Maybe it is just too complicated to do much more, but for the most part central banks work in the here and now. They may stray from time to time into strategic thinking, but given the mathematical limitations of traditional statistics, weaknesses we all know too well in 2016, that is of limited value. Even in normal times monetary policy was conducted in very short timeframes; the FOMC’s Open Market Desk conducts actual operative policy within maintenance periods of just two weeks.
Even the ancient doctrine of currency elasticity is intended for immediate circumstances, not as some general rule of consistent practice. In very broad terms, when confronted with a liquidity problem the central bank is a creature of right now; tackle the problem in front of you because it is a temporary problem. There is, however, no chapter in the neo-Keynesian central bank handbook on how to handle a chronic funding shortfall.
There was a section dedicated to foreign central banks in treating with a dollar problem, but I would hope that by now the text has been discarded as less than useless. Economists had determined from the Asian flu experience, as little as they felt necessary being entirely uninterested in money, that to overcome a structural dollar problem central bankers need only access huge stockpiles of dollar assets while being aided by the relief valve of a floating currency. Country after country since 2013 has proved that folly.
From the start, the problem was never dollar but “dollar”, a distinction of many dimensions beyond the purely legal. Unlike the dollar, the “dollar” comes in various formats including an often variable time component. Though “dollars” can be of any maturity, they so often remain close both as a matter of cost and as one of that central bank mantra – focus on the here and now. Thus, any forward operation, whether direct or as cover for local banks, ticks in often very clear three month intervals.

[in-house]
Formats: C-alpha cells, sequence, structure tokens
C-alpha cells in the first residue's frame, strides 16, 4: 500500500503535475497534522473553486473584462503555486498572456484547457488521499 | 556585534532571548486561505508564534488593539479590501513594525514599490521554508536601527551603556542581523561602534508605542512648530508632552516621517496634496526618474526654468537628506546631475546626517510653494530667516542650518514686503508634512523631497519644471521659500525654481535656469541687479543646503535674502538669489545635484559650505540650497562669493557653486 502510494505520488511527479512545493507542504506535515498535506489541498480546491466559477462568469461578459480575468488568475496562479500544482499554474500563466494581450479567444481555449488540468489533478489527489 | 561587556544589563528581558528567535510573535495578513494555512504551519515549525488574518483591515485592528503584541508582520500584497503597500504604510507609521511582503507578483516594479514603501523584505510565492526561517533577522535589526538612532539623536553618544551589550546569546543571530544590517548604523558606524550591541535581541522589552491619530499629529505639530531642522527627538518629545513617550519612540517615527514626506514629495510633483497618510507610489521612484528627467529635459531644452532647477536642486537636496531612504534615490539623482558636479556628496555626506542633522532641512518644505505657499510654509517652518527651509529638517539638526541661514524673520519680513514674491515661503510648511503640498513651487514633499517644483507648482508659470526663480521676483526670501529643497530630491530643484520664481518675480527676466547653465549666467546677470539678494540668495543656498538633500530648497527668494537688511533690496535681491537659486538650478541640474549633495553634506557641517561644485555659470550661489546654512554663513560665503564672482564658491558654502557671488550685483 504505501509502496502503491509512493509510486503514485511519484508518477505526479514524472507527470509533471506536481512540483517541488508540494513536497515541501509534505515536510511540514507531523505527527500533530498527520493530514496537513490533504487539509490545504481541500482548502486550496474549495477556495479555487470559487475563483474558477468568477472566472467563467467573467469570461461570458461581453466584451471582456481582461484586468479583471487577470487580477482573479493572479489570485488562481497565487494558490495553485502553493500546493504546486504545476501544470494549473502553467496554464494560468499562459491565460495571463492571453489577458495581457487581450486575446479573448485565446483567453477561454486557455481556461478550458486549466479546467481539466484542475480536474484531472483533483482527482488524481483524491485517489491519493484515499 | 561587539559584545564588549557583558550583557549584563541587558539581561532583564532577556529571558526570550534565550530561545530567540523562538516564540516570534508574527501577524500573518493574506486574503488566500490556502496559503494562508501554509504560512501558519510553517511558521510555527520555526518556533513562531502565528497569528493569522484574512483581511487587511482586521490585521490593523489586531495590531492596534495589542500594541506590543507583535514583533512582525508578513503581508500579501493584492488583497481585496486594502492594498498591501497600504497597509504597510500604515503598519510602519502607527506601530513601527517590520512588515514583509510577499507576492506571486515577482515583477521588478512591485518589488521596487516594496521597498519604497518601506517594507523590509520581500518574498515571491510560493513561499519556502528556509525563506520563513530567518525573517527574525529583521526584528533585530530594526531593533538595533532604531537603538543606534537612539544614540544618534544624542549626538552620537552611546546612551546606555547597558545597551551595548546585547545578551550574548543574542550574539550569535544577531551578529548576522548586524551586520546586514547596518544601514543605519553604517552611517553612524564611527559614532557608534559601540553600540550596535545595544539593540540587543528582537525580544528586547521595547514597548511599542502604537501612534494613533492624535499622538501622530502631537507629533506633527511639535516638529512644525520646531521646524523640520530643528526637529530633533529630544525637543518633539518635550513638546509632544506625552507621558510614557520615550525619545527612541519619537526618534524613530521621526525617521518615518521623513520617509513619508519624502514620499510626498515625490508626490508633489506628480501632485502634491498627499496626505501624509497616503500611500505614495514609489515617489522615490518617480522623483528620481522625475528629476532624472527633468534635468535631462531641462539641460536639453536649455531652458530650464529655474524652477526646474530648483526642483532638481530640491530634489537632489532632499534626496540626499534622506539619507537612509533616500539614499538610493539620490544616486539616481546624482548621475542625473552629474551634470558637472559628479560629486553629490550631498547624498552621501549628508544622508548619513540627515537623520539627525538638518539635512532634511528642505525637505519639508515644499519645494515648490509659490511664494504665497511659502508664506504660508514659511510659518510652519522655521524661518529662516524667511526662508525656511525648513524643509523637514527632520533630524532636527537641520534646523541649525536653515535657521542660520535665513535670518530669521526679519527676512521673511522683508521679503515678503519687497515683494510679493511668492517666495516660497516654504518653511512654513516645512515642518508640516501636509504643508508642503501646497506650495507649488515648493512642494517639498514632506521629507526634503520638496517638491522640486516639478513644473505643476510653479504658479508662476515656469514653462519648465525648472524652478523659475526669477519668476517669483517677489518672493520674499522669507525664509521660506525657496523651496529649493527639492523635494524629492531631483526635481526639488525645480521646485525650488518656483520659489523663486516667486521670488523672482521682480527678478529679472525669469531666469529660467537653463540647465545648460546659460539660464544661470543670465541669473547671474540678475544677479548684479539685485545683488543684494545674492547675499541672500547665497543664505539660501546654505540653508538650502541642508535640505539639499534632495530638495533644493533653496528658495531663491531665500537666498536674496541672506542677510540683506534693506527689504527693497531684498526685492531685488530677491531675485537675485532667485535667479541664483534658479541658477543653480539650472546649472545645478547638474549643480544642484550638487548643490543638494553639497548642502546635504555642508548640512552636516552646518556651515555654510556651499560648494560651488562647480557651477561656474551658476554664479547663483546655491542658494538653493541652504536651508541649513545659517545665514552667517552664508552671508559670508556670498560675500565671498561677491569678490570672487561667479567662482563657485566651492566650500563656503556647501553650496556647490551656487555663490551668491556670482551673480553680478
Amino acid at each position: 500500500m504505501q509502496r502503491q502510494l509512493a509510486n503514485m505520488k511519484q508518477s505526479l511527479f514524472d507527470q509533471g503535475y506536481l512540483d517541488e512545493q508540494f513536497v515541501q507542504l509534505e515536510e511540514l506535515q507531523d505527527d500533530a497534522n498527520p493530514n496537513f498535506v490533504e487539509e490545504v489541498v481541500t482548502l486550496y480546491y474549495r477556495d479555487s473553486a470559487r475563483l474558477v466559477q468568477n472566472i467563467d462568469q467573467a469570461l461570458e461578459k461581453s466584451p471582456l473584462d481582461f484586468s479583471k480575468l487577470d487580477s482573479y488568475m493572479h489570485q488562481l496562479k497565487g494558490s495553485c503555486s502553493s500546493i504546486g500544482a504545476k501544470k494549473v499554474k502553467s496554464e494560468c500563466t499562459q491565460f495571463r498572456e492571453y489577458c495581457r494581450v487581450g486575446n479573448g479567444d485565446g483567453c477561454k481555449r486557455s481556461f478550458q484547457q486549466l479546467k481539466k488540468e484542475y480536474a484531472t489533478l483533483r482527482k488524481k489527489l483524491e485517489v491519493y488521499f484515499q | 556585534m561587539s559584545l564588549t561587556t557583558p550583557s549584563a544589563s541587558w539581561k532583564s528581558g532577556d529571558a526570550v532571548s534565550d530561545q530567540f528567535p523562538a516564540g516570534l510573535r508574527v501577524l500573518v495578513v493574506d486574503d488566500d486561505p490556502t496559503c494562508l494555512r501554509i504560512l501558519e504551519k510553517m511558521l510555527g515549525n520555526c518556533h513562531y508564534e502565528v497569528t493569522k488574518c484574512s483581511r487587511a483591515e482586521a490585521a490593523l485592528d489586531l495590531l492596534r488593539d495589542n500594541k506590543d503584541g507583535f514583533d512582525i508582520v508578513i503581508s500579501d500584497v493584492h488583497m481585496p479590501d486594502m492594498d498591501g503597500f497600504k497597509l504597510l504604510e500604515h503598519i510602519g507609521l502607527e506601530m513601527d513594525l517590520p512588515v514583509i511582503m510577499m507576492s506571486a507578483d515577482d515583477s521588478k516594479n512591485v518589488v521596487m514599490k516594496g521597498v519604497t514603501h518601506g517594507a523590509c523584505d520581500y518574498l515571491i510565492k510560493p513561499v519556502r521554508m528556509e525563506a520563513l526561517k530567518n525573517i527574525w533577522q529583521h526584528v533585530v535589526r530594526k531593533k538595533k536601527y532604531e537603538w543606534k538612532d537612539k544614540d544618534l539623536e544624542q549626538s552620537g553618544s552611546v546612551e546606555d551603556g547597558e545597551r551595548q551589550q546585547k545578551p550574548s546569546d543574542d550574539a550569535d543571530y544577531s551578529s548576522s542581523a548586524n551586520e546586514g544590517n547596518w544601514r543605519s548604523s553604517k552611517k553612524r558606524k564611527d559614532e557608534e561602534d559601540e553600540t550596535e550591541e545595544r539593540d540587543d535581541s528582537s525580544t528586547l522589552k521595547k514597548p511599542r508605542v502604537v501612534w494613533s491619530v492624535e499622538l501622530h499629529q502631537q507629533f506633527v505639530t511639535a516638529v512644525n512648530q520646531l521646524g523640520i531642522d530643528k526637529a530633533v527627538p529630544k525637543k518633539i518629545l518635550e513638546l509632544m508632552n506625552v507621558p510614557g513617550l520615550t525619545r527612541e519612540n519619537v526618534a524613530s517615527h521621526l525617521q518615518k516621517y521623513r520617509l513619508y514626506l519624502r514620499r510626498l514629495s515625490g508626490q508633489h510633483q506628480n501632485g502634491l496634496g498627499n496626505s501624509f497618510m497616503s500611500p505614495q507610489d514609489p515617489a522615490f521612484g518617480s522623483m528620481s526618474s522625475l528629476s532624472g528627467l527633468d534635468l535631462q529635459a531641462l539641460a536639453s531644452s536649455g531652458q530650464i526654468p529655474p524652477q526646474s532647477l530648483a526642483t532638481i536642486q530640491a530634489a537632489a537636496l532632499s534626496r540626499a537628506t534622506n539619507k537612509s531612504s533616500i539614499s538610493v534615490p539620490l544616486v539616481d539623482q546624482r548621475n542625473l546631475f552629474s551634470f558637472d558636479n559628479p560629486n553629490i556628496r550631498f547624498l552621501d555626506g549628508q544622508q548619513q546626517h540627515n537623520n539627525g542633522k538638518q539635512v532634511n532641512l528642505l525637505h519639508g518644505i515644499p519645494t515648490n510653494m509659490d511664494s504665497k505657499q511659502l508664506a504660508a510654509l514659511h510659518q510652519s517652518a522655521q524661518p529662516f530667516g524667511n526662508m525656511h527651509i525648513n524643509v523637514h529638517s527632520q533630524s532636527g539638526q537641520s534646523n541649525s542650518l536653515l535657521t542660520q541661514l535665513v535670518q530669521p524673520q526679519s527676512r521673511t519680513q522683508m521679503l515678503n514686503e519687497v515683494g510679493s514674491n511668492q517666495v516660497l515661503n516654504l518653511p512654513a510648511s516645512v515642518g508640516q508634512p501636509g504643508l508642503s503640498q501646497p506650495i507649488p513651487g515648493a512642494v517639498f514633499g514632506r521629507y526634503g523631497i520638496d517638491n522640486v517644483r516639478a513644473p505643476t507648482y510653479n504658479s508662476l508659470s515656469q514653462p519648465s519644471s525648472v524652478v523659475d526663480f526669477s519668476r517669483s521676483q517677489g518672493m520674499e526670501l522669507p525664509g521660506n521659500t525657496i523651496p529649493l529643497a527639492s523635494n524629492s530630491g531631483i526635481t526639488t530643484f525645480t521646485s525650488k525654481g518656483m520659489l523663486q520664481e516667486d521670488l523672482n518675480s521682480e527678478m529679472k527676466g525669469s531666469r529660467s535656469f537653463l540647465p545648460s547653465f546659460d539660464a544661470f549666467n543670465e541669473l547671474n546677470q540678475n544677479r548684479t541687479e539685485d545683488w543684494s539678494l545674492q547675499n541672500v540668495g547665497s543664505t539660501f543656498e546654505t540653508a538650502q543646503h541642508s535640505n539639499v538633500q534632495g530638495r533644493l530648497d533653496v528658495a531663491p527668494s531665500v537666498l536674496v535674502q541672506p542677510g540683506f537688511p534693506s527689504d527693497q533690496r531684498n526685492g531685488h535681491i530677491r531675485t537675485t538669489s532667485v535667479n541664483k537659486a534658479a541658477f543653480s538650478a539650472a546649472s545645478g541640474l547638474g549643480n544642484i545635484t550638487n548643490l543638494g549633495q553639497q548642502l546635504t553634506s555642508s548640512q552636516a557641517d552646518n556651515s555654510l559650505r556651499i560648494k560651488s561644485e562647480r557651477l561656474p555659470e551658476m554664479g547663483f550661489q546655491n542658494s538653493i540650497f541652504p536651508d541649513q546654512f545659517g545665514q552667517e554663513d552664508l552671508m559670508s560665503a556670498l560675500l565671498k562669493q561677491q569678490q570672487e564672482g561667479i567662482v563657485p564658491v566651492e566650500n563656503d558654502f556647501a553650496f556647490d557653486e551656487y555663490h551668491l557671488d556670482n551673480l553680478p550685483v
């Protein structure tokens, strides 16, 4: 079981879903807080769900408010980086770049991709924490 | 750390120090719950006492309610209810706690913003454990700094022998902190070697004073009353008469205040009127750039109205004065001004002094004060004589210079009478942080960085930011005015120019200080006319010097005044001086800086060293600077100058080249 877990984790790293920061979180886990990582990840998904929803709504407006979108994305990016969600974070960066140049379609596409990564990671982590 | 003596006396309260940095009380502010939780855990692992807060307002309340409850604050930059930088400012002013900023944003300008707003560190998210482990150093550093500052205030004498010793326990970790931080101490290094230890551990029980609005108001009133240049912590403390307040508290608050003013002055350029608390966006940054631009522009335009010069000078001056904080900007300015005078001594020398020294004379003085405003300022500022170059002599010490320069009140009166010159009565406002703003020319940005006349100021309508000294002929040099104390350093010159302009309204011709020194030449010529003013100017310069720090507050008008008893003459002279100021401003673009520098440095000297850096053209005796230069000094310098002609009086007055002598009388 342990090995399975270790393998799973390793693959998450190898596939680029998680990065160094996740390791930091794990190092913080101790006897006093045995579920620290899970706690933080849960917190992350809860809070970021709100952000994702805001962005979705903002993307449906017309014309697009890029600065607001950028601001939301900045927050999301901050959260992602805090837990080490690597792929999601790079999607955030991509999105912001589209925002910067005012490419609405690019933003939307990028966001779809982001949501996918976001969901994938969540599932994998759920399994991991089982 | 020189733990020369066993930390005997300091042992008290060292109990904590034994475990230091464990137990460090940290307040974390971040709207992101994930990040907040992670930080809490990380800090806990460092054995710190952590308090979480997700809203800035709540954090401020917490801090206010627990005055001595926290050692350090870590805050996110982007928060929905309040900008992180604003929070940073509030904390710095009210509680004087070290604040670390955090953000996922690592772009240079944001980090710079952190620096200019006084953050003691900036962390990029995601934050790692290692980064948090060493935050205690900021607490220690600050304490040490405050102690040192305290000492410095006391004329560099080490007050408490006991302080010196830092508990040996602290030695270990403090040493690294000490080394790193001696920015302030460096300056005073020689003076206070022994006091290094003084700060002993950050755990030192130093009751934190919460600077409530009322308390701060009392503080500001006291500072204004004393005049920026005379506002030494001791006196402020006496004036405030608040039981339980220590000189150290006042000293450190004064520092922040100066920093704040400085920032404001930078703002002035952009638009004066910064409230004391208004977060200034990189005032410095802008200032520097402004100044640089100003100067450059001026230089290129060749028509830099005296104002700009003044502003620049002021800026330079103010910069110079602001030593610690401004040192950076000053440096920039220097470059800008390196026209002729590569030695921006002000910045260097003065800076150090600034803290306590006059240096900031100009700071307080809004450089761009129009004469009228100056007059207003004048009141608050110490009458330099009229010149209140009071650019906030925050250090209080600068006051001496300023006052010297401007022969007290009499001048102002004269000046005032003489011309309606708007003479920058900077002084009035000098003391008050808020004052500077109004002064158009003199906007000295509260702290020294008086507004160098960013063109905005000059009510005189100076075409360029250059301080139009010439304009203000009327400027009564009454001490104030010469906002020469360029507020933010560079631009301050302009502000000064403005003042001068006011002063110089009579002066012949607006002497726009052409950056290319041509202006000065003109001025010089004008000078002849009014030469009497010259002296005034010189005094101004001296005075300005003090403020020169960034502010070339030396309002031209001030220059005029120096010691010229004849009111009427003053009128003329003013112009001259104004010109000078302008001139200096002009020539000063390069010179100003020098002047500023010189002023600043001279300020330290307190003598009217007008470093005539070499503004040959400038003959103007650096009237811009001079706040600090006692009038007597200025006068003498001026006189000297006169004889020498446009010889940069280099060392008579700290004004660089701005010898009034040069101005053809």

As I wrote in early January looking back at last August for clues as to what was about to come:
China did what it was supposed to do in accumulating, purportedly, the largest stockpile of forex “reserves” in human history. In fact, the Chinese made that forex the very basis (subscription required) for their internal financial mechanisms with regard to money and market liquidity. And yet, for “some” reason, China was subjected to great strain and even open disorder anyway; forex reserves don’t seem to have quite the effect or give quite the ability economists have expected for nearly the past two decades. Instead, to try and quell outright hysteria in August, and surely starting before it, the PBOC certainly resorted to swaps, forwards and likely an entire array of wholesale re-orientations. For a time, they, like Thailand in early 1997, appeared to work; it was certainly enough to fool economists.
Instead, we find the PBOC struggling to maintain a steady currency only to find that exactly three months after each of those efforts they have made their own task that much more difficult. It was nearly as regular as a ticking clock; so obvious that even the IMF eventually figured (some of) it out.